Is your teen tortured by Acid Reflux?
Chronic heartburn and GERD are often considered to be adult disorders, but it is becoming more common among children and teens. With the increasing consumption of fast food and the sedentary lifestyles contributing to the ever-expanding waistlines among teens, GERD is becoming an increasing problem.
Normally, food passes through the esophagus, and the muscle at the bottom of your esophagus close off so food and liquids will remain in your stomach. This muscle is the lower esophageal sphincter (LES). When the LES doesn’t close properly, the stomach contents and acid can back up into the esophagus.
Symptoms of Acid Reflux in Teens
The following symptoms may occur if your teenager is experiencing acid reflux:
- Burning sensation in the chest, behind the breastbone, squeezing and radiating to the back, lasting from a few minutes to hours.
- Burning sensation in the esophagus
- A sore, raw throat, especially upon waking in the mornings
- Bad breath
- Trouble swallowing
- Feeling like food is stuck in the throat.
- Feeling of choking that wakes them during the night
- Respiratory problems (such as bronchitis, wheezing, asthma)
- Nagging dry cough
Diagnosing Acid Reflux in Teenagers
Your teen’s doctor may base a diagnosis of acid reflux on your child’s symptoms, a physical examination, and your child’s response to medical treatment. For example, if your child’s symptoms improve after treating with proton pump inhibitors (PPIs), then it’s probably GERD. If your child’s symptoms do not improve, the doctor may order tests to determine if the diagnosis is indeed GERD as the cause of the reflux. These tests may include one of the following:.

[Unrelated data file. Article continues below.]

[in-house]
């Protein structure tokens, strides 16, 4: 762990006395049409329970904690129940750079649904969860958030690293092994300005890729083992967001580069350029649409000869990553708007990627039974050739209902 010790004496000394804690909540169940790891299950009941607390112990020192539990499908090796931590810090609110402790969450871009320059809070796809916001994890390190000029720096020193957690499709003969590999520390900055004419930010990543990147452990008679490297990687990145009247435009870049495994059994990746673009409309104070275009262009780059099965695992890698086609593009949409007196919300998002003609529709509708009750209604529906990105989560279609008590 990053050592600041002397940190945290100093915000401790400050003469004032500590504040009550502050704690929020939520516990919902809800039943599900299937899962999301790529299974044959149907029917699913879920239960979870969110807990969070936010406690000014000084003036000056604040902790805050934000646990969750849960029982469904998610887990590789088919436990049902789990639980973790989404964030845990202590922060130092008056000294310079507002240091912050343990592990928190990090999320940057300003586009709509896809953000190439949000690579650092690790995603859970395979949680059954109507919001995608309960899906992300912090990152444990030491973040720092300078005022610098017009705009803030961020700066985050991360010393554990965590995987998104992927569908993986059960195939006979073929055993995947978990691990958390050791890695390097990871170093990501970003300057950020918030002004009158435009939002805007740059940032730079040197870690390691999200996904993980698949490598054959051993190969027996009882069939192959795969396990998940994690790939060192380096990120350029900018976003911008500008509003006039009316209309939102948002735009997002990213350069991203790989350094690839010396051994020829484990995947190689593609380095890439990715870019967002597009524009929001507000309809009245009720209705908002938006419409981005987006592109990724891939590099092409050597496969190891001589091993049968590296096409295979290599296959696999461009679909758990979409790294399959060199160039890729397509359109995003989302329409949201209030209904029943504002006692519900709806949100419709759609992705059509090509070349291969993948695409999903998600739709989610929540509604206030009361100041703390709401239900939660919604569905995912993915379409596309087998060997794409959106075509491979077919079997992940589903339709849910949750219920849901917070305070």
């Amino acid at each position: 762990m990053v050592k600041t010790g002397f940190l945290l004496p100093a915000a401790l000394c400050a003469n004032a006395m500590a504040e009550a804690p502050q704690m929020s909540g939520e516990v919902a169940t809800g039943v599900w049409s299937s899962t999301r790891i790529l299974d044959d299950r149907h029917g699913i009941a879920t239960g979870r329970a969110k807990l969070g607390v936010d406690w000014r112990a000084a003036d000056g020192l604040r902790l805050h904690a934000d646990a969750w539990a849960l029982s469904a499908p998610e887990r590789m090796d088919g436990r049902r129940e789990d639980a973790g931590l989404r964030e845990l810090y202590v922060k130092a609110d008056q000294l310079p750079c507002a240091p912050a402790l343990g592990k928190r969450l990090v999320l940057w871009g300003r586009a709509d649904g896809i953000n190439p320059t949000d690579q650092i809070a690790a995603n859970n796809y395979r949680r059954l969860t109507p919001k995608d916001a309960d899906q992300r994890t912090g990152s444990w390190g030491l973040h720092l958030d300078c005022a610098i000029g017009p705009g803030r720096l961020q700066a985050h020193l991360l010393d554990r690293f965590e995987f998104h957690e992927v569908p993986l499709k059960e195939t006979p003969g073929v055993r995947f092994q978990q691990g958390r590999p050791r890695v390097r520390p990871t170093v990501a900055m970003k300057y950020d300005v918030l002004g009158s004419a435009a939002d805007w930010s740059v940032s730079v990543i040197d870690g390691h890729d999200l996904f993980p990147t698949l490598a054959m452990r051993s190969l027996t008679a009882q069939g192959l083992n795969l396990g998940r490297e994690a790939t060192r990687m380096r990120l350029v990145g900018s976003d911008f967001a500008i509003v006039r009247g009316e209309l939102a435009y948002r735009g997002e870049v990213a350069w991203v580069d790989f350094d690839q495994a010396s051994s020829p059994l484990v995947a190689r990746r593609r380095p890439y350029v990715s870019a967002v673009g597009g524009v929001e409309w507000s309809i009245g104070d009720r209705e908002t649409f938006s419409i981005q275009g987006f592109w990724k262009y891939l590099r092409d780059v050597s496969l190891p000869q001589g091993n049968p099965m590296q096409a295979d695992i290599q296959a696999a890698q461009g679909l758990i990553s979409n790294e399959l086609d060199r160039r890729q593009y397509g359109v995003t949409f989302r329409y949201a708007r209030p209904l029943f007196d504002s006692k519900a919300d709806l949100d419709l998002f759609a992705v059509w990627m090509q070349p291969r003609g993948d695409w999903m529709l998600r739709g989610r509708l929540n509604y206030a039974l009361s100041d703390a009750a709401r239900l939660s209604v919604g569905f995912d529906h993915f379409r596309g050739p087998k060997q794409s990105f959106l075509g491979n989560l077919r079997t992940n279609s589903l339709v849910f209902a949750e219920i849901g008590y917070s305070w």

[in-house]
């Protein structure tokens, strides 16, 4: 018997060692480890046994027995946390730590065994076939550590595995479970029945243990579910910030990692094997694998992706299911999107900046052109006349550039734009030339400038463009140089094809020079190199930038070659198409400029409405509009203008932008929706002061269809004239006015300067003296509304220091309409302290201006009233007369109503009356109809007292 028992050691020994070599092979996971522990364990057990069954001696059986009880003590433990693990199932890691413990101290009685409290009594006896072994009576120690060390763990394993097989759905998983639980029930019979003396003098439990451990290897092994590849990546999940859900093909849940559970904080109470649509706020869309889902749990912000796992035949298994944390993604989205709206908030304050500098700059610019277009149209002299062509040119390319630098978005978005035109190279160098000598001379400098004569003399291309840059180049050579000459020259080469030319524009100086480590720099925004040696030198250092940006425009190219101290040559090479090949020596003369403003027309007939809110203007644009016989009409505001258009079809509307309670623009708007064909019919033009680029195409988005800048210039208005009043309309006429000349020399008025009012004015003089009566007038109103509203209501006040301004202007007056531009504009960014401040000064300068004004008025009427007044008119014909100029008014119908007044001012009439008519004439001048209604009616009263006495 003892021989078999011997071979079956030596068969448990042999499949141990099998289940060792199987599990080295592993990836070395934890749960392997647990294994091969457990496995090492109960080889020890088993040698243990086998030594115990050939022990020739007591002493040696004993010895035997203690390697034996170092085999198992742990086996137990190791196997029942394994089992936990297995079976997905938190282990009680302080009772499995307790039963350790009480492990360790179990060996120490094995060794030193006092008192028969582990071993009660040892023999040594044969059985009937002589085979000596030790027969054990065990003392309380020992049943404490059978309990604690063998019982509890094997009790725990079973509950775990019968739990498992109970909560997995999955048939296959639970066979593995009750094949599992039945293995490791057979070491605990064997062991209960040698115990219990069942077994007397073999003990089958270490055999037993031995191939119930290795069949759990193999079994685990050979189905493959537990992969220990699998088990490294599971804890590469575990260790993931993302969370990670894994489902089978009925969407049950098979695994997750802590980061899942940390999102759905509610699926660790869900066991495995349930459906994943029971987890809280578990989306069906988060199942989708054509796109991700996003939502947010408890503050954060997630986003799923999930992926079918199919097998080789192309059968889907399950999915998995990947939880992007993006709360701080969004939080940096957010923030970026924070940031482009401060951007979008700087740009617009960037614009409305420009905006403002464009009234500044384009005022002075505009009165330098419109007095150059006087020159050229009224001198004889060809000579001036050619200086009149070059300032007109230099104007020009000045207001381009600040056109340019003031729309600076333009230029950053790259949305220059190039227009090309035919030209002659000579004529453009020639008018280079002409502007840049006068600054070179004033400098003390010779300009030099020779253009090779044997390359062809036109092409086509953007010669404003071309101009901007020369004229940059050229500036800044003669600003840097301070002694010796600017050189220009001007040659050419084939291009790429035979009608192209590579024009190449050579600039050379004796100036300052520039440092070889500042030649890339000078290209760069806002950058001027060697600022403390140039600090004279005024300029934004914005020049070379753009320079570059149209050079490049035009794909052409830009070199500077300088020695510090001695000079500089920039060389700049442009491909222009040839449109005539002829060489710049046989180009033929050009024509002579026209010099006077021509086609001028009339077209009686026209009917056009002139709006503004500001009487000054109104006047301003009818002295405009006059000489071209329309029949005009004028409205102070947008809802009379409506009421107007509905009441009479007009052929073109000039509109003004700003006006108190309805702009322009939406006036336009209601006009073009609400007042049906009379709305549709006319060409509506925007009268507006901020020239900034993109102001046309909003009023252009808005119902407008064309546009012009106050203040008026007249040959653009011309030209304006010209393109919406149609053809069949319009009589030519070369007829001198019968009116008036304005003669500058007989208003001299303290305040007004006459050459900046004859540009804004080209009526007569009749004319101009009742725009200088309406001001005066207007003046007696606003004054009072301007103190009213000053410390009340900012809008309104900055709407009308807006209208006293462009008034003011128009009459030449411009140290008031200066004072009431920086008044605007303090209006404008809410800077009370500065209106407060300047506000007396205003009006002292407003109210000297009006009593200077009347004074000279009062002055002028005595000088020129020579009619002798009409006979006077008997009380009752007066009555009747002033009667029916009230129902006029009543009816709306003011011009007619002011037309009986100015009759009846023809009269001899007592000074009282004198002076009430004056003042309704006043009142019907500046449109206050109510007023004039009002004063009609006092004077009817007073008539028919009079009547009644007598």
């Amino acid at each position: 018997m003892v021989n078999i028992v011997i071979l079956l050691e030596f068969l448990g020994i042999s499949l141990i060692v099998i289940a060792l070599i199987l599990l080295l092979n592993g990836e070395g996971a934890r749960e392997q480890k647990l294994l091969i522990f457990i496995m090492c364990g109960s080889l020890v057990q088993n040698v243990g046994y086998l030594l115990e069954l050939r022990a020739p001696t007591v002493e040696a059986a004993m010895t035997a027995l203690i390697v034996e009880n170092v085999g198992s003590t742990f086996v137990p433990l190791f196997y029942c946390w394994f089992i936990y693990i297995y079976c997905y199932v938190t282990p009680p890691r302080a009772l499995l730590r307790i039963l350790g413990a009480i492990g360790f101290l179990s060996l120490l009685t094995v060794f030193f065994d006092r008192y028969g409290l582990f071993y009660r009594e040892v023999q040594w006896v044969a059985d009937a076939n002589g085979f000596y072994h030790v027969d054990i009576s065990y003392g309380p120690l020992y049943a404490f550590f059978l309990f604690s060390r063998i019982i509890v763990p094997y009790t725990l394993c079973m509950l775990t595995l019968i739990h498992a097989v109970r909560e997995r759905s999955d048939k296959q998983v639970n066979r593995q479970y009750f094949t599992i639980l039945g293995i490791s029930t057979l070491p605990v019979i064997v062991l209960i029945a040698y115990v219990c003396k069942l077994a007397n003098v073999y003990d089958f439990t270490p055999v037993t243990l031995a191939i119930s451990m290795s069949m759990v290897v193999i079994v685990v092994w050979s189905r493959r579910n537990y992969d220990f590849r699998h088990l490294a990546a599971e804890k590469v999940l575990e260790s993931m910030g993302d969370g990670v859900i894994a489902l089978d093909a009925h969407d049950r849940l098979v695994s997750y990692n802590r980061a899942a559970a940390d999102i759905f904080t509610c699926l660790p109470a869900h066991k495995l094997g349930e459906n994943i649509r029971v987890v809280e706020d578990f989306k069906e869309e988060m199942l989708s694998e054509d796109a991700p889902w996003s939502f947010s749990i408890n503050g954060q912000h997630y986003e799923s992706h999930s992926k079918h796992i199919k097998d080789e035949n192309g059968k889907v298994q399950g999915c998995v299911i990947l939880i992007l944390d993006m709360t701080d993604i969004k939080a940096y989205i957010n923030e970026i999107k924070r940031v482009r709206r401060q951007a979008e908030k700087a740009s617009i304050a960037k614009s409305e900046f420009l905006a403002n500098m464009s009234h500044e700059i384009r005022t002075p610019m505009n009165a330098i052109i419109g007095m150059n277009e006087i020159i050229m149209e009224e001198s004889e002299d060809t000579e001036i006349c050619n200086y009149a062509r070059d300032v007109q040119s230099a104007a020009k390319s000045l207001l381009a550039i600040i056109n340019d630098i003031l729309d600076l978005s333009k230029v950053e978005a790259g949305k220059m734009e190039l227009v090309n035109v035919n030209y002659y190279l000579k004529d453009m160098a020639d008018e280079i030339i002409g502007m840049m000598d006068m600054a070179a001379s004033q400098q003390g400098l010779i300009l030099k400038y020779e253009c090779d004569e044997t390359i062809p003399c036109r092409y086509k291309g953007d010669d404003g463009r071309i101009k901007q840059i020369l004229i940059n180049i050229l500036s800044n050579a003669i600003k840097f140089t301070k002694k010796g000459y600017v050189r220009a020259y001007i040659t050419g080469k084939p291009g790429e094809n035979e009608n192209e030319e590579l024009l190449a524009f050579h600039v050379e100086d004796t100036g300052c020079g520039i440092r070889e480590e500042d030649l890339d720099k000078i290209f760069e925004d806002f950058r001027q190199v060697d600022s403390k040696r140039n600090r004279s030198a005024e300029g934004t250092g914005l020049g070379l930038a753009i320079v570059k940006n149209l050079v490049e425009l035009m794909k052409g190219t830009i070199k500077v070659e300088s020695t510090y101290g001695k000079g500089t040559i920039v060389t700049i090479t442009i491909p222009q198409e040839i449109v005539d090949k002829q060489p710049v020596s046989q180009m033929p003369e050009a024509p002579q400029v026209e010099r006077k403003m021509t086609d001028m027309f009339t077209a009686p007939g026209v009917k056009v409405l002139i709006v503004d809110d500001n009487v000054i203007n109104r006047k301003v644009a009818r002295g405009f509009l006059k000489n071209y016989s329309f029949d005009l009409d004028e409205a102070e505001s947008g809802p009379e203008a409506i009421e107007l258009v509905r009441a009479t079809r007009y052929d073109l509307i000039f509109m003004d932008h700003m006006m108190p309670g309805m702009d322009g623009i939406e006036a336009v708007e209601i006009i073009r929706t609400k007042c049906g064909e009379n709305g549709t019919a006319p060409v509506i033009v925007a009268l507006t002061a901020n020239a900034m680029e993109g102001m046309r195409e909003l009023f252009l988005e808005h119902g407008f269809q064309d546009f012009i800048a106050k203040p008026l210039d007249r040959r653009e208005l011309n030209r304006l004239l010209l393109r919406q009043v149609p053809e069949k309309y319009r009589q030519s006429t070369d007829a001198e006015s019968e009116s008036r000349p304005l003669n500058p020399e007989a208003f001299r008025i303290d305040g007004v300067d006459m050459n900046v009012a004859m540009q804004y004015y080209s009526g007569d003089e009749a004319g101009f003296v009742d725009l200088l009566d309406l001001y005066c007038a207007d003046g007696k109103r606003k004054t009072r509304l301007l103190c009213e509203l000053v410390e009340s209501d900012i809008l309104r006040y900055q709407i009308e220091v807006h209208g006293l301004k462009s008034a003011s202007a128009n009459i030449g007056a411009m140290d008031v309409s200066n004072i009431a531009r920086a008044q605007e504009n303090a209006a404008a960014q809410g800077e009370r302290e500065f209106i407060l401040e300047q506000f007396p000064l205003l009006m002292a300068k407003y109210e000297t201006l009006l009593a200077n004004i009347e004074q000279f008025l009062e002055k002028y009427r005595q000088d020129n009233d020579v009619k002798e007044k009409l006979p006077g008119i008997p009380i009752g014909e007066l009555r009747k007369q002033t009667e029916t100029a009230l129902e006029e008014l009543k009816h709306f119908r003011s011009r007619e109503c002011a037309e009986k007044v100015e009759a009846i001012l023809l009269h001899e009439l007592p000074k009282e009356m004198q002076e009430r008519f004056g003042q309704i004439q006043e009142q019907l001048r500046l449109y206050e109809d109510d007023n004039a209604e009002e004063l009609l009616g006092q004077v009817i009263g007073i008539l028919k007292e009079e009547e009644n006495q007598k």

Barium x-rays. Also known as barium swallow, these are diagnostic x-rays in which barium is used to diagnose abnormalities of the digestive tract.
Esophageal pH monitoring. This test will measure the acidity in your child’s esophagus.
Upper endoscopy. A tube with a camera lens and light is inserted through your child’s mouth and into esophagus and stomach. The doctor may use this procedure to see if there is a narrowing (stricture) or inflammation (esophagitis) in the esophagus.
Treating Acid Reflux in Teens
The doctor should first suggest lifestyle modifications, such as diet, sleeping with their head elevated like on the Gravity1st™ Elevated Sleep Systems mattress. Losing weight and elevating the head of the bed are the only two lifestyle changes that showed significant improvement in reflux symptoms.
If reflux symptoms continue, the doctor may suggestion one of the following remedies:
Antacids – These neutralize stomach acid. These include Tums (Calcium Carbonate), Rolaids (Calcium Carbonate), Mylanta (Aluminum Hydroxide and Magnesium Hydroxide), and Maalox (Aluminum Hydroxide and Magnesium Hydroxide).
Acid Suppressers – These suppress acid production in the stomach. These include Tagamet (cimetidine), Pepcid (famotidine), Zantac (ranitidine). and Axid (nizatidine).
Acid Blockers – These completely block acid production in the stomach. Prilosec (omeprazole), Prevacid (lansoprazole), Nexium (esomeprazole), Aciphex (raberprazole), and Protonix (pantoprazole).
As with any medications, there are often some unpleasant side effects. It is common that your child’s reflux symptoms can be alleviated with lifestyle changes alone.
Marsha Kay, M.D., Vasundhara Tolia, M.D. “COMMON GASTROINTESTINAL PROBLEMS IN PEDIATRIC PATIENTS.” The American College of Gastroenterology. 26 Jan 2008.
“Heartburn, Hiatal Hernia, and Gastroesophageal Reflux Disease (GERD).” NIH Publication No. 07-0882 May 2007. National Digestive Diseases Information Clearinghouse. 26 Jan 2008.
Brian Pace, MA, Richard M. Glass, MD. “Gastroesophageal Reflux in Children.” JAMA, July 19, 2000— Vol 284, No. 3. The Journal of the American Medical Association. 26 Jan 2008.